“About a decade ago, RAND researchers estimated the potential for health information technology to reduce health care costs. Subsequently, the American health system invested a vast amount of money to speed adoption of health information technology. It is now time to thoroughly evaluate the pluses and minuses of those investments,” states Robert Rudin, lead author of the study and an associate policy researcher at RAND. “We propose a new set of standards for evaluation that will produce results likely to prove valuable to policymakers.”
Those standards would include a checklist examining the context and characteristics of health IT that are important to interpret results. Rudin and colleagues are seeking studies that determine “winners” and “losers” when health information technology is adopted.
The analysis was published in American Journal of Managed Care.
The Department of Health and Human Services (HHS) recently announced it will expand Value Based Payment (VBP) programs that currently account for 20 percent of Medicare payments to 30 percent by 2016 and 50 percent by 2018. While VBP is supposed to improve quality and lower costs by paying for the value and/or quality of services, rather than the volume of services, multiple studies, including some by HHS, show that VBP programs have not worked. In practice they place tremendous burdens on physicians and distort the physician-patient relationship. This flawed experiment will impact all Americans since Medicare is a benchmark for all U.S. health insurance.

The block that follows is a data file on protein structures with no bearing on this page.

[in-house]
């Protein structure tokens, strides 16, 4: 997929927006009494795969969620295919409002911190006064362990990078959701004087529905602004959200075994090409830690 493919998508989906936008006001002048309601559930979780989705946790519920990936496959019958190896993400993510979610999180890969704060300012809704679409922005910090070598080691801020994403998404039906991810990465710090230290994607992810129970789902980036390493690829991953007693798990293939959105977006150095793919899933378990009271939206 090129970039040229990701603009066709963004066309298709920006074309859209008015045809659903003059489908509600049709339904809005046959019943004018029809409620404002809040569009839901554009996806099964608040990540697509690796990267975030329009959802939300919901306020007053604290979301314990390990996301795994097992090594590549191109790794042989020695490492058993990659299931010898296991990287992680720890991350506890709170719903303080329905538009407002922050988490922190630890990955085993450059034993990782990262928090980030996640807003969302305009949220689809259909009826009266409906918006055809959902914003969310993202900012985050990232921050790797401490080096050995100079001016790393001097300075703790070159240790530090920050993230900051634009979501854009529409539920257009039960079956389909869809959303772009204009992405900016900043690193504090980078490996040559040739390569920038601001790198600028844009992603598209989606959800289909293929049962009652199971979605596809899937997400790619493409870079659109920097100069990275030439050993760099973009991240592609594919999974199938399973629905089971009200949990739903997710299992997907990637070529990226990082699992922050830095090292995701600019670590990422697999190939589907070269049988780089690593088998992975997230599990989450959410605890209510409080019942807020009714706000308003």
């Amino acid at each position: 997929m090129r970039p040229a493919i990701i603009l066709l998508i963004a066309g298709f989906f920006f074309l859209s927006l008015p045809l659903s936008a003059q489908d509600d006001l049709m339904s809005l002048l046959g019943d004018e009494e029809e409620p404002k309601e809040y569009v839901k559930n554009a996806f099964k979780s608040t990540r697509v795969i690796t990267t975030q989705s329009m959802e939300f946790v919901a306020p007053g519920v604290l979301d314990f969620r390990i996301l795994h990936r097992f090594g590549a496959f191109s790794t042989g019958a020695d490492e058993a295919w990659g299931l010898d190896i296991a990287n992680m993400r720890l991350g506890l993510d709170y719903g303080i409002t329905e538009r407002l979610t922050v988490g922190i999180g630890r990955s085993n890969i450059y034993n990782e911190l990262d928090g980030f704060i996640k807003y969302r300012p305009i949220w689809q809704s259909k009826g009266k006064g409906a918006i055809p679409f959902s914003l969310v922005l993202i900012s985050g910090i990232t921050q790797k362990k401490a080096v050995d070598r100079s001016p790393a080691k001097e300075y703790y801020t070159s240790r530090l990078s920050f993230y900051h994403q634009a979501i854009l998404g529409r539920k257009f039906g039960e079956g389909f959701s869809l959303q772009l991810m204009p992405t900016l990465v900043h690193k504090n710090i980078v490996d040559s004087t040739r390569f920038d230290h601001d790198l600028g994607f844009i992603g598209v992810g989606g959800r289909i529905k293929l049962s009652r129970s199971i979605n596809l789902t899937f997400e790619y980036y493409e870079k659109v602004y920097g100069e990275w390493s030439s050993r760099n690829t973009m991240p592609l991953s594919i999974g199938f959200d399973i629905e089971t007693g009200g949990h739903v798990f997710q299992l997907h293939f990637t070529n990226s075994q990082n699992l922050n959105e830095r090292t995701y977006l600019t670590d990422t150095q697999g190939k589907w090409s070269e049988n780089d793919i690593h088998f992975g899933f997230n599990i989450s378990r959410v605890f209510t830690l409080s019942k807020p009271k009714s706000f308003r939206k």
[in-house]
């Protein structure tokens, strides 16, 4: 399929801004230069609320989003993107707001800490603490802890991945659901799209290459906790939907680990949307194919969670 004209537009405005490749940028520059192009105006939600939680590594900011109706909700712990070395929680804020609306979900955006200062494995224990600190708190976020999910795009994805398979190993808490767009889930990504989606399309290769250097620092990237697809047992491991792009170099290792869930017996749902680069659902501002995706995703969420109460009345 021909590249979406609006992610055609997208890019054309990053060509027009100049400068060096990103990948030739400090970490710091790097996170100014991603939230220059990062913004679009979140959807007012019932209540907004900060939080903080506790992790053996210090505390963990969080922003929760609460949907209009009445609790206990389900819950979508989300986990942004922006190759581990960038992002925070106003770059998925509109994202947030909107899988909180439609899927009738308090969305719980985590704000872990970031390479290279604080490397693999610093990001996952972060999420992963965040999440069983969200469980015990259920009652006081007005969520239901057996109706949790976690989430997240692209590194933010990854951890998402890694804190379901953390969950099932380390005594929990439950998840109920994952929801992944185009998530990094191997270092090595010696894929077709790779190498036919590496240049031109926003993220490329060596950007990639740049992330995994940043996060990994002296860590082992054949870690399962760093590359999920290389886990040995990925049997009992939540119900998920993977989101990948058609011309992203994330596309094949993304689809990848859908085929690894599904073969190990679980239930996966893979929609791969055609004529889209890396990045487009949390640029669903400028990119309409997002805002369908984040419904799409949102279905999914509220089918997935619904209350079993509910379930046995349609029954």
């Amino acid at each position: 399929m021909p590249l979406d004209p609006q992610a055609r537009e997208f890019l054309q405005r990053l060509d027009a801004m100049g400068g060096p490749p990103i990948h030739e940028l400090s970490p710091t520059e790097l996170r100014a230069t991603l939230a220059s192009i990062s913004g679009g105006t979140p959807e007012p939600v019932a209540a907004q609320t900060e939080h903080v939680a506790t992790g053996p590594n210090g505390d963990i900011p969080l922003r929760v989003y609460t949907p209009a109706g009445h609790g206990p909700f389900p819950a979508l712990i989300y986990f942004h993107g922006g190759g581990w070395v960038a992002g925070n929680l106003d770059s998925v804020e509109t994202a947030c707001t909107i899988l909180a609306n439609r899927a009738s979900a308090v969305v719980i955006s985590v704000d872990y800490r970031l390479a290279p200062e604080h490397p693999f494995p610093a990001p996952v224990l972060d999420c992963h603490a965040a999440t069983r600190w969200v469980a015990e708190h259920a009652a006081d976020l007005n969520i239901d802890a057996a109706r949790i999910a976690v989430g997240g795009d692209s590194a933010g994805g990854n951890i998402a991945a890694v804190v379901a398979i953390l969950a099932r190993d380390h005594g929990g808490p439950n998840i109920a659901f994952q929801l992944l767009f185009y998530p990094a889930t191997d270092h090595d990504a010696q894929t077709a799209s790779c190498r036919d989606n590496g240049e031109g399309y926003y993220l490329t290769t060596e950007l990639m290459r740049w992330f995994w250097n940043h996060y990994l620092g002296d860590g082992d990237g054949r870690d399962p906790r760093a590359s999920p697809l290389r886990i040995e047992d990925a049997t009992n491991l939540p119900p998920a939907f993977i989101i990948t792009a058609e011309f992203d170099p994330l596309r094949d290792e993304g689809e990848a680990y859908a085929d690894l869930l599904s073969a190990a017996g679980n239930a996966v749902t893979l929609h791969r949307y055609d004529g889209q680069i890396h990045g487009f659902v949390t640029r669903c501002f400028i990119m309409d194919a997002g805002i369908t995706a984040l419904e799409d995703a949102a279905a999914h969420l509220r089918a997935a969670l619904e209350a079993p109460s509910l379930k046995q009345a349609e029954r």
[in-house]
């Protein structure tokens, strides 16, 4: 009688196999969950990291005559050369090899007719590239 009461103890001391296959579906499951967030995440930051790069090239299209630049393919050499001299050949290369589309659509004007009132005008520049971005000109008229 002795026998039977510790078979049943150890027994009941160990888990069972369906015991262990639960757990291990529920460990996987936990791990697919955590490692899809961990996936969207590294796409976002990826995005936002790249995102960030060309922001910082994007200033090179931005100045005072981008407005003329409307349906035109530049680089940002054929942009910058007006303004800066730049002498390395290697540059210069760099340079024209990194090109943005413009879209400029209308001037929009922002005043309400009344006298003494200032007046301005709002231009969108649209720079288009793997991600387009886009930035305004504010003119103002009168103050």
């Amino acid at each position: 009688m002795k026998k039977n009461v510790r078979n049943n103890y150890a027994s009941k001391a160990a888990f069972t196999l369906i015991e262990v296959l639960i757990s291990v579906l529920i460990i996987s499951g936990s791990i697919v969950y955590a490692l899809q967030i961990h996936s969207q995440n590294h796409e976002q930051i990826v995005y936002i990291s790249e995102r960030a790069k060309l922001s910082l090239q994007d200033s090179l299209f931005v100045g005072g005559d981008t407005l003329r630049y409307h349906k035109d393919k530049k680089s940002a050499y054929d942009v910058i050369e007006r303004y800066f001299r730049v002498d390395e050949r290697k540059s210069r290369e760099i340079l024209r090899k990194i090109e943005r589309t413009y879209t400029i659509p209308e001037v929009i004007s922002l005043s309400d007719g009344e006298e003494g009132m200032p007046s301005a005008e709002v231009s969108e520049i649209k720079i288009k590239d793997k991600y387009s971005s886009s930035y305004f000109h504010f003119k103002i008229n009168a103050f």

Safety-Net Emergency Departments: A Look at Current Experiences and Challenges | The Henry J. Kaiser Family FoundationFebruary 11, 2015
The ED directors we spoke with in hospitals in Medicaid expansion states reported reductions in the share of ED patients without insurance and corresponding increases in the share with Medicaid. However, uninsured rates remained high in all the safety-net EDs.
The ED directors’ expectations regarding trends in ED visit volume over the next few years varied. Some anticipated increased visits, citing pressures on primary care access, remaining large uninsured populations, or expanded ED capacity. Others anticipated flat or declining ED visits due to expanded coverage and access and the impact of new models of health care delivery and payment.
The ED directors we interviewed were not certain what the net impact of expanded coverage, large remaining uninsured populations, DSH cuts, delivery system reforms, and other ongoing changes will be on ED finances.